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Odds jobs every PA must know


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#1 David Calson

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Posted 15 July 2006 - 12:36 PM

Hi, I am becoming a PA soon and was wondering what are some standard things that one must know how to do. Thanks in advance.
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#2 Alessandro Machi

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Posted 15 July 2006 - 12:52 PM

Hi, I am becoming a PA soon and was wondering what are some standard things that one must know how to do. Thanks in advance.


The number one rule is have ONE PERSON you report to, and if anyone needs you to do a special job or errand, they ask the person you report to first to see if it's ok to "borrow" you. The person you report to is assuming you are always ready nearby to do a special task for them on a moments notice so if someone directly asks you to do something ask them to ask the person you are reporting to to see if it is Ok for you to do that task.

You're better off having one person you report to then being a PA for everyone because inevitably you will have to prioritize what you do and in the process you'll possibly piss off some one who thinks their emergency was more important.

Be ready to use your car for an errand or two, this could include picking up someone of note, so a clean front passenger seat is a good idea. Good maintenance, meaning all the fluids are well maintained, good tires and brakes helps prevent you and your car from becoming an additional problem to the production. You should get a gas or mileage stipend if you have to do errands with your car.

Don't make fun of anyone, that's why you're there. (sort of a joke, sort of not).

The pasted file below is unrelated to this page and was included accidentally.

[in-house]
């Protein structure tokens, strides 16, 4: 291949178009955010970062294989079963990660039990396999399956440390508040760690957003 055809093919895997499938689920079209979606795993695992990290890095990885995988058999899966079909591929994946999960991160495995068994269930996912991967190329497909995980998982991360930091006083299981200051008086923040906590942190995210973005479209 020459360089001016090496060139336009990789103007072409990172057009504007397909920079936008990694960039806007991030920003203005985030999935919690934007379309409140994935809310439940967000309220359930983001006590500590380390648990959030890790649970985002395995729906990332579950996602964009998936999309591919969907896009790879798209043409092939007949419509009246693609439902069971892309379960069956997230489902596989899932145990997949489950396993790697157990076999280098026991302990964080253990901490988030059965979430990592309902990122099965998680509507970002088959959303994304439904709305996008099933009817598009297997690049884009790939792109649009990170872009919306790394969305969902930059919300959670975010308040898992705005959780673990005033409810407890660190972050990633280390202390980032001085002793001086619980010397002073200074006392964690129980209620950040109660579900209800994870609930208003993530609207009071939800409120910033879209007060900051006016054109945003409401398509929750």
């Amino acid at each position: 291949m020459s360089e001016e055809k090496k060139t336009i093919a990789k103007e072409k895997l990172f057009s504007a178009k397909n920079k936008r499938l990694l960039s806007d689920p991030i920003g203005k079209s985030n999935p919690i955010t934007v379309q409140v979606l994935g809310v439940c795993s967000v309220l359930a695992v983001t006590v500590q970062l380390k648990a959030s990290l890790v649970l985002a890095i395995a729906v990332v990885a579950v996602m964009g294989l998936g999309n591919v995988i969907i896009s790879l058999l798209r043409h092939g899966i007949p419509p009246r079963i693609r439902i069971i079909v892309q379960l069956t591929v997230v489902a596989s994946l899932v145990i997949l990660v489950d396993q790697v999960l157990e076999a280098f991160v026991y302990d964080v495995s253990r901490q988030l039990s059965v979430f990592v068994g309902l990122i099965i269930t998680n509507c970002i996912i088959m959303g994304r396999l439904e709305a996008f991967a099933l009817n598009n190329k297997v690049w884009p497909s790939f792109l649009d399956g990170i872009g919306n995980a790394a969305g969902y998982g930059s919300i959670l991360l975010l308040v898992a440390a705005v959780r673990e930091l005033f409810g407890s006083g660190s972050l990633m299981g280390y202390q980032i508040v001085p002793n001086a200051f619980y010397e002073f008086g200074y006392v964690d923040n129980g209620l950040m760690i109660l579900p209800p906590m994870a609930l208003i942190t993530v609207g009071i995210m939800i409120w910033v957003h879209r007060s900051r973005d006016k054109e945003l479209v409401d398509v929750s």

Who you report to really determines the kind of PA you will be. There are PA's whose sole job is to make sure the talent, producer, director and investors are catered to, there are set PA's who actually scurry around helping as many production people as possible on set, and there are driver PA's as well.
Be prepared to rotate among those three PA types.

Be a bit of a safety maven. If you see an unsandbagged light stand, or an unlocked object on wheels, ask someone if it should be locked. Cover any cords that someone could trip over if it's realistic to do so. If you see people on ladders, offer to hold the ladder. If you see useless material on the floor that if someone fell on could seriously injure them, move them out of the way. Just make sure it's not something that was purposely put there and will be needed in another minute.

Don't be afraid to yell "HELP" If you see something about to tip over.

Some "standard" items a PA should carry on them nowadays probably include a cell phone, a map book, and internet access if possible. Make sure the cigarette lighter in your car works because you may find it a handy way to recharge items when you don't have access to an actual AC outlet. Be careful you don't run up a big cell phone bill because some times the tab is not picked up by the production company. You might want to contact your cell phone company and see what kind of plan they have that will help you avoid going overtime on your daytime minutes.

Don't be the first in line for lunch.

Don't drink the directors special drink that is being stored in the cooler.
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#3 Brian Dzyak

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Posted 15 July 2006 - 01:39 PM

Hi, I am becoming a PA soon and was wondering what are some standard things that one must know how to do. Thanks in advance.



Excellent suggestions above. In addition, if you are working on a film set, you'll be helping to "lock up," meaning that when the First AD calls for quiet, you have to be assertive and repeat that loudly. There is no room for meekness when on a production. When you are given a task, do it efficiently. If you aren't sure how to do something, figure it out or ask someone if there is a chance of severely messing it up. Show initiative and confidence in everything you do and you'll advance in your career faster.

Stay late and help other departments wrap out if they allow you to. Go above and beyond. And more than anything else, be genuinely pleasant to work with. Production days are too long so it helps to be a really great person to work with. You'll be remembered that way.